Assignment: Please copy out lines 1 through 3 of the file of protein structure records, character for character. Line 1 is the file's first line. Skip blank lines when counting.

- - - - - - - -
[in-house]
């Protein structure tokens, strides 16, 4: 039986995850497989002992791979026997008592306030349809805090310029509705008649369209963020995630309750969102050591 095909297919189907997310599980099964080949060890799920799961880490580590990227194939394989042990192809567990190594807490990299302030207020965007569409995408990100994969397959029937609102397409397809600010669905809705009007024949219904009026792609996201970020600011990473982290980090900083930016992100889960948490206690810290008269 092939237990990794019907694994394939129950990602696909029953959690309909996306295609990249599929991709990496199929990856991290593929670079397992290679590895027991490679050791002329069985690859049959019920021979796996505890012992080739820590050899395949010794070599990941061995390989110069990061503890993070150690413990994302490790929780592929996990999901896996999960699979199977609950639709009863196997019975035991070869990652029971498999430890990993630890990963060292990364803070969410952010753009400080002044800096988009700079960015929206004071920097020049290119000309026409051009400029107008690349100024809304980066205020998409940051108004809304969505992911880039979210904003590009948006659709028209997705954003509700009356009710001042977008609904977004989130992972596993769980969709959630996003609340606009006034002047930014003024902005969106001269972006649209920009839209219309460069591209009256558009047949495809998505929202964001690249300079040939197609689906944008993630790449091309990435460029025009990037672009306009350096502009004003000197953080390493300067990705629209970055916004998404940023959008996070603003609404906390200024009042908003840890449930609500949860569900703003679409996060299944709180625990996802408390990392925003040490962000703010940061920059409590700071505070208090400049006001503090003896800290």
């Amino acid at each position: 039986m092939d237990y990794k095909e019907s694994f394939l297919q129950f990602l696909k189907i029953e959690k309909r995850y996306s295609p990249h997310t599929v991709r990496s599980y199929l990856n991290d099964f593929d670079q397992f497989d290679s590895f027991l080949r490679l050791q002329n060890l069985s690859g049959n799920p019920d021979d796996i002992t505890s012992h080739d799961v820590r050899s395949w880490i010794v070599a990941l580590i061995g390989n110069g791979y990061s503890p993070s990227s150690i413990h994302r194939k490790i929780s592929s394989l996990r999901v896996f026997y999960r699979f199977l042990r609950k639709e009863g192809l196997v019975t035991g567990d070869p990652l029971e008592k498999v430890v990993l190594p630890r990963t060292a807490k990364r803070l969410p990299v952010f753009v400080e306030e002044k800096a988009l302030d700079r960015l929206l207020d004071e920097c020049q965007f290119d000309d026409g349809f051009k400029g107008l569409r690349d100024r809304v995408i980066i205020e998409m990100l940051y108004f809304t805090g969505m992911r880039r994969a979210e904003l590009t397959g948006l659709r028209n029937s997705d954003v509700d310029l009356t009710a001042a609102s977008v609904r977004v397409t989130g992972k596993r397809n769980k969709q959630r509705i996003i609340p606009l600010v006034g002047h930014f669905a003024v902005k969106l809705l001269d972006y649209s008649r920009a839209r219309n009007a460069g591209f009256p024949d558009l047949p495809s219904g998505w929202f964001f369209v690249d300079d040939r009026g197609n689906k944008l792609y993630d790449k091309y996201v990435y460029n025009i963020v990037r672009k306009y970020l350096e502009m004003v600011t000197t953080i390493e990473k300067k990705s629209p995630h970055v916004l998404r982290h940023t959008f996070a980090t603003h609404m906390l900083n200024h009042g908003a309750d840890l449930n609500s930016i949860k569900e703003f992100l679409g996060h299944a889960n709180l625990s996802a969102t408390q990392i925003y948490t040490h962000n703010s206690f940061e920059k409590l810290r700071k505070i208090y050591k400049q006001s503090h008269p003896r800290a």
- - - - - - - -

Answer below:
[in-house]
């Protein structure tokens, strides 16, 4: 039986995850497989002992791979026997008592306030349809805090310029509705008649369209963020995630309750969102050591 095909297919189907997310599980099964080949060890799920799961880490580590990227194939394989042990192809567990190594807490990299302030207020965007569409995408990100994969397959029937609102397409397809600010669905809705009007024949219904009026792609996201970020600011990473982290980090900083930016992100889960948490206690810290008269 092939237990990794019907694994394939129950990602696909029953959690309909996306295609990249599929991709990496199929990856991290593929670079397992290679590895027991490679050791002329069985690859049959019920021979796996505890012992080739820590050899395949010794070599990941061995390989110069990061503890993070150690413990994302490790929780592929996990999901896996999960699979199977609950639709009863196997019975035991070869990652029971498999430890990993630890990963060292990364803070969410952010753009400080002044800096988009700079960015929206004071920097020049290119000309026409051009400029107008690349100024809304980066205020998409940051108004809304969505992911880039979210904003590009948006659709028209997705954003509700009356009710001042977008609904977004989130992972596993769980969709959630996003609340606009006034002047930014003024902005969106001269972006649209920009839209219309460069591209009256558009047949495809998505929202964001690249300079040939197609689906944008993630790449091309990435460029025009990037672009306009350096502009004003000197953080390493300067990705629209970055916004998404940023959008996070603003609404906390200024009042908003840890449930609500949860569900703003679409996060299944709180625990996802408390990392925003040490962000703010940061920059409590700071505070208090400049006001503090003896800290």
């Amino acid at each position: 039986m092939d237990y990794k095909e019907s694994f394939l297919q129950f990602l696909k189907i029953e959690k309909r995850y996306s295609p990249h997310t599929v991709r990496s599980y199929l990856n991290d099964f593929d670079q397992f497989d290679s590895f027991l080949r490679l050791q002329n060890l069985s690859g049959n799920p019920d021979d796996i002992t505890s012992h080739d799961v820590r050899s395949w880490i010794v070599a990941l580590i061995g390989n110069g791979y990061s503890p993070s990227s150690i413990h994302r194939k490790i929780s592929s394989l996990r999901v896996f026997y999960r699979f199977l042990r609950k639709e009863g192809l196997v019975t035991g567990d070869p990652l029971e008592k498999v430890v990993l190594p630890r990963t060292a807490k990364r803070l969410p990299v952010f753009v400080e306030e002044k800096a988009l302030d700079r960015l929206l207020d004071e920097c020049q965007f290119d000309d026409g349809f051009k400029g107008l569409r690349d100024r809304v995408i980066i205020e998409m990100l940051y108004f809304t805090g969505m992911r880039r994969a979210e904003l590009t397959g948006l659709r028209n029937s997705d954003v509700d310029l009356t009710a001042a609102s977008v609904r977004v397409t989130g992972k596993r397809n769980k969709q959630r509705i996003i609340p606009l600010v006034g002047h930014f669905a003024v902005k969106l809705l001269d972006y649209s008649r920009a839209r219309n009007a460069g591209f009256p024949d558009l047949p495809s219904g998505w929202f964001f369209v690249d300079d040939r009026g197609n689906k944008l792609y993630d790449k091309y996201v990435y460029n025009i963020v990037r672009k306009y970020l350096e502009m004003v600011t000197t953080i390493e990473k300067k990705s629209p995630h970055v916004l998404r982290h940023t959008f996070a980090t603003h609404m906390l900083n200024h009042g908003a309750d840890l449930n609500s930016i949860k569900e703003f992100l679409g996060h299944a889960n709180l625990s996802a969102t408390q990392i925003y948490t040490h962000n703010s206690f940061e920059k409590l810290r700071k505070i208090y050591k400049q006001s503090h008269p003896r800290a």